This article was first published in Computer Law Review International, Issue 6 Editor Verlag Dr. Otto Schmidt, Koln, Germany
The new Italian Data Protection Code (Legislative Decree no. 196 of 30 June 2003, which came into force on 1 January 2004) provides for data and system security and in particular for specific minimum security measures to be adopted by data controllers, prior to 31 December 2004.
1. Security Measures
As for the previous privacy legislation, Section 31 of the Code imposes on the data controller a general duty to minimise the risks connected with the processing of personal data by means of adopting suitable security measures. Failure to comply with this general duty and should the unlawful processing result in damage to an individual or entity, this may expose the data controller to civil liability.
Sections 31, 33 to 35 and the Technical Specifications (Annex B) of the Code provide for minimum security measures which the data controller, data processor, if appointed, and the person in charge of the processing must adopt in order to ensure a minimum level of personal data protection. Failure to comply with these minimum security measures may result in a criminal offence and the data controller, apart from the above civil liability, may incur criminal sanctions. These minimum measures, however, do not cover the entire obligations set out in Section 31. If, notwithstanding the adoption of minimum security measures, a data controller causes damages to any data subject, he will still be exposed to civil liability, even though he will be exempted from criminal liability.
The Code provides for separate minimum security measures depending on whether or not the processing is carried out by electronic means and whether or not it concerns sensitive or judicial data. The present update will only deal with processing personal data by electronic means (i.e. PCs).
2. Processing Personal Data by Electronic Means
Prior to processing personal data by electronic means, each individual in charge of the processing must complete an authentication procedure. This person must be provided with authentication credentials consisting in either a personal ID code associated to a personal and secret password or in an authentication device or in a biometric feature relating to the individual. Should the person or group of persons in charge of the processing deal with several personal data, an authorization system shall also be implemented and each person may only be allowed to access the necessary data. The data controller or data processor must instruct the person in charge of the processing to take the necessary precautions to keep confidential credentials or devices and also to ensure that his electronic equipment containing the personal data is not left unattended and accessible during processing sessions.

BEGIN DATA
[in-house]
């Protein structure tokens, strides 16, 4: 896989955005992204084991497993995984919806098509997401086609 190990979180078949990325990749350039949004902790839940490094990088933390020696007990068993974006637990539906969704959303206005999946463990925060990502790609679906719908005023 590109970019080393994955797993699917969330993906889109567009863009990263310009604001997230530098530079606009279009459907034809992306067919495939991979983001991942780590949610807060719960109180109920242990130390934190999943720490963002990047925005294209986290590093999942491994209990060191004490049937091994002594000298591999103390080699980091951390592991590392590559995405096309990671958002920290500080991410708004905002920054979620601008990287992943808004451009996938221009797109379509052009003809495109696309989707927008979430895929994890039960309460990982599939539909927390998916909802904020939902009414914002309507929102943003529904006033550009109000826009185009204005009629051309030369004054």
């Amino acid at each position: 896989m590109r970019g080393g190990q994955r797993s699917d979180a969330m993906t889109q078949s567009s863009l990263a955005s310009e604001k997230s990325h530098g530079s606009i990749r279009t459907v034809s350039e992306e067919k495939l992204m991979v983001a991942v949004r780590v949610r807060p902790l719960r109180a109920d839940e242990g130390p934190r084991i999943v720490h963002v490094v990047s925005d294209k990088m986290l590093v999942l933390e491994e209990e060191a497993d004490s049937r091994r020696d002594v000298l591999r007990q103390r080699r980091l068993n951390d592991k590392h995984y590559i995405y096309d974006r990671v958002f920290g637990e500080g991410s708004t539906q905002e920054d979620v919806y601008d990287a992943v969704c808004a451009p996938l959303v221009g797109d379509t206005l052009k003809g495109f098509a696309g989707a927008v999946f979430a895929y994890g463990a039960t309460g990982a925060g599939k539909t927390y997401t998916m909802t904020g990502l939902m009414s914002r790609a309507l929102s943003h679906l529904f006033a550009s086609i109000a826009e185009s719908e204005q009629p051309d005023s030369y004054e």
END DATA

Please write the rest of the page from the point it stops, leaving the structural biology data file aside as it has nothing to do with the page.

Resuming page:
The data controller must also implement data back-up procedures every week. Furthermore, in order to protect the processing of personal data and to prevent vulnerability of the electronic equipment, the data controller must implement and keep updated, on a six monthly basis, suitable electronic protection means, such as antivirus systems.
When processing sensitive or judicial data, the data controller must implement and keep a security policy document up-to-date, indicating the list of personal data processed, the distribution of tasks and responsibilities and an analysis of the risk that may apply to the data together with the subsequent security measures to be taken to ensure data integrity and availability as well as protection of the premises and also a description of the disaster data recovery procedures. Furthermore, the data controller must indicate the training activities to be supplied to the persons in charge of the processing, concerning the risks, security measures, rules and responsibilities for the data processing activities.
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On 26 November 2015, amendments to the Law on Communications 2004 (the "Communications Law") were published.
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